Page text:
UPDATE: Falling ice smashes windshields on Lower Mainland bridges

Province says it will cover any damage caused by falling ice or snow on the Alex Fraser and Port Mann bridges

The Transportation Ministry is investigating if deploying de-icing systems sooner would have reduced the amount slush or ice falling onto vehicles as they crossed the Port Mann and Alex Fraser bridges during Monday’s heavy snowfall.

Earlier on Monday, TReO officials had warned small amounts of slush might fall down with a splat – but Transportation Minister Todd Stone said that the weather system developed much faster than staff had anticipated.

“The original forecast for this snow event in the Lower Mainland was for some very light flurries early in the morning and they were supposed to have tapered off by mid-morning,” said Stone. Metro Vancouver and the Fraser Valley had received two Environment Canada snowfall warnings each on Monday.

The Port Mann episode was less severe than the original 2012 ‘ice bombs’ incident – which led the province to install a snow-clearing system for the cables on the Port Mann Bridge as a result.

However, Stone said that the ministry records had never shown more than a few claims resulting from ice falling off the Alex Fraser Bridge.

“Where we have seen, in previous years and very occasionally, some snow fall down onto the bridge deck it has tended to come from the centre beam of the vertical columns which are in the middle of the  bridge,” said Stone, noting that the de-icing agent is applied to that location.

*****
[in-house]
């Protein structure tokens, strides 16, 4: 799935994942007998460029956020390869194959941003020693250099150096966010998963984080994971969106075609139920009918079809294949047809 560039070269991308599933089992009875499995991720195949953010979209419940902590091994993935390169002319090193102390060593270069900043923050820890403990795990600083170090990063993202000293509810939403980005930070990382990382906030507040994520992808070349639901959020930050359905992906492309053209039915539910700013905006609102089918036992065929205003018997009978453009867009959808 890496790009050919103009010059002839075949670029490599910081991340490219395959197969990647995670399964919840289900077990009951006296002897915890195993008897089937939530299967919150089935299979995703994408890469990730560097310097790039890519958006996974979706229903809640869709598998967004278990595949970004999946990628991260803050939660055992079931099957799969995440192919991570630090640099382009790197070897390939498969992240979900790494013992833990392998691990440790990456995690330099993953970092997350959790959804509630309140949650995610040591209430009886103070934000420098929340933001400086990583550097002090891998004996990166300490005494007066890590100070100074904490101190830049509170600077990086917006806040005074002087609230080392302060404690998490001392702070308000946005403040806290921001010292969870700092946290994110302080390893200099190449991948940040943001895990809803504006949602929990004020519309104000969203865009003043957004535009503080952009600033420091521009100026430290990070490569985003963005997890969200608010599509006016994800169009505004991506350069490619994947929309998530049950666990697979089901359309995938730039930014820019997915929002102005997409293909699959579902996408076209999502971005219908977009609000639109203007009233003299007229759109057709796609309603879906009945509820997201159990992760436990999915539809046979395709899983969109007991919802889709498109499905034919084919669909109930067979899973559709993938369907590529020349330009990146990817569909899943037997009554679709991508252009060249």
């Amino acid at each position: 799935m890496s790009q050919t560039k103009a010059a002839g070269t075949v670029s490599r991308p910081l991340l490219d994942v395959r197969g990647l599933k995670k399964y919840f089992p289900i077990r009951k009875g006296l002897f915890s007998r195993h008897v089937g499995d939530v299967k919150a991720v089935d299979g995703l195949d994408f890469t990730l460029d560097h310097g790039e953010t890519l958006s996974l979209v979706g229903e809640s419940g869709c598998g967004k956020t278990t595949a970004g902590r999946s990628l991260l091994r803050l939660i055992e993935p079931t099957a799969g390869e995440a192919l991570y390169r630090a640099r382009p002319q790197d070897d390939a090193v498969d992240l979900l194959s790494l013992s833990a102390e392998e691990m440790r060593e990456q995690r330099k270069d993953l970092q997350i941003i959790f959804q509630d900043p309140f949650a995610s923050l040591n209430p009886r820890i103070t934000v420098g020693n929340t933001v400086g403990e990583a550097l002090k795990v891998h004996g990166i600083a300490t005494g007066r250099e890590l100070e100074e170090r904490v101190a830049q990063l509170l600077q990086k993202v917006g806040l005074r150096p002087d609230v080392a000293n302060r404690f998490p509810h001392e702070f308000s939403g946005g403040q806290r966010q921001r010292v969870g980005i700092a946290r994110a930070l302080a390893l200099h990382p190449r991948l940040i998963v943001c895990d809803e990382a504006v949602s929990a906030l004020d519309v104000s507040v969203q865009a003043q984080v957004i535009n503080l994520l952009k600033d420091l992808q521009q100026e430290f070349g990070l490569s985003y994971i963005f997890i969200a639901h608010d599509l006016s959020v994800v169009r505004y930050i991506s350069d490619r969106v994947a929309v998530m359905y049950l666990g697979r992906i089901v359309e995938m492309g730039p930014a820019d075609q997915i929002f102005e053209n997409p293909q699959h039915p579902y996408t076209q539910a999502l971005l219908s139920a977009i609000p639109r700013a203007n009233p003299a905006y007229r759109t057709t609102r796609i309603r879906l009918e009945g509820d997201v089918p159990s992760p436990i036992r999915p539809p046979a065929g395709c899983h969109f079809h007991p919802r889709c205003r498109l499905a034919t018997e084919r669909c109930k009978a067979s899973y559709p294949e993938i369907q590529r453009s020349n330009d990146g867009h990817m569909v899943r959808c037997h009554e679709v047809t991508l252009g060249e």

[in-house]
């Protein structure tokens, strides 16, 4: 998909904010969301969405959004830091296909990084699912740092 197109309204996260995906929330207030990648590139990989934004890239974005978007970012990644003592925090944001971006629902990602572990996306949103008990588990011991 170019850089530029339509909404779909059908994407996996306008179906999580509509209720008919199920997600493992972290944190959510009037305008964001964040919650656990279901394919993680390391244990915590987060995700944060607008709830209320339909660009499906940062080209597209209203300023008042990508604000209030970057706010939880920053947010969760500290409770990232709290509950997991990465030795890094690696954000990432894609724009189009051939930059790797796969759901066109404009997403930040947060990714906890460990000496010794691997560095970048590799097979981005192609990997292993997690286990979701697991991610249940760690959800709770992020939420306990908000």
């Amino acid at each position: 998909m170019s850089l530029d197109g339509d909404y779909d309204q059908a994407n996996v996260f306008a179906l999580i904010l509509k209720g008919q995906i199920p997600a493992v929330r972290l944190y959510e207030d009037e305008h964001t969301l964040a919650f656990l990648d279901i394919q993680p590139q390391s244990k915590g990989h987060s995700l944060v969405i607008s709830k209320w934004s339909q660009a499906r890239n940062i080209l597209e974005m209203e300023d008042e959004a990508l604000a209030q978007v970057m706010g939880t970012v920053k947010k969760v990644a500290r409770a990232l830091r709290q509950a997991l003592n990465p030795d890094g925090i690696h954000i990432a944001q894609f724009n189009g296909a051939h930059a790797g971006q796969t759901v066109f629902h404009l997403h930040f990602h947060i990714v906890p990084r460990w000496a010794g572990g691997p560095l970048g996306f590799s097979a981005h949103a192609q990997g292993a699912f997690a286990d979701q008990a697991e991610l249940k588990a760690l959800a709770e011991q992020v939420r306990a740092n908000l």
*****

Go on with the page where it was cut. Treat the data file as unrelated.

According to ICBC senior communications specialist Sam Corea, ICBC saw a 13 per cent increase in calls answered by their Dial-a-Claim service from Dec. 5 last year – from 3,848 calls to 4,366 calls. Almost 80 per cent of those calls came from the Lower Mainland.

The auto insurance corporation received 30 claims connecting to falling ice or slush on the Alex Fraser and 10 related to the Port Mann. According to Corea, most claims are for windshield damages. Stone said that the province would cover deductibles for those 40 claims but couldn’t confirm the cost to the province. However, ICBC said that average deductible costs for ICBC-insured drivers is $300.

But photos of smashed windshields once again circulated on social media.

In a statement, ministry assistant deputy minister Patrick Livolsi said that while ice accumulation on the Alex Fraser Bridge was rare, the province was in contact with one driver who had reported damage.

“We are also looking into reports of a small number of vehicles being damaged on the Port Mann Bridge.”

The Port Mann’s design has cables that cross over above the lanes of traffic, while the Alex Fraser has large concrete crossbeams where snow and ice can accumulate.

“We will continue to actively investigate these reports and we will use this information to identify any improvements that can be made for the future,” ministry assistant deputy minister Patrick Livolsi said, adding the ministry will closely monitor both bridges.

He said the Port Mann cable sweepers clear snow from the cables before ice can form, limiting the size of ice that can accumulate and significantly reducing the chance of damage to vehicles.

The province is urging affected drivers to call 604 424-8240.

The 2012 incident resulted in ICBC paying out more than $400,000 in damages after receiving 350 claims for vehicle damage.

@katslepian

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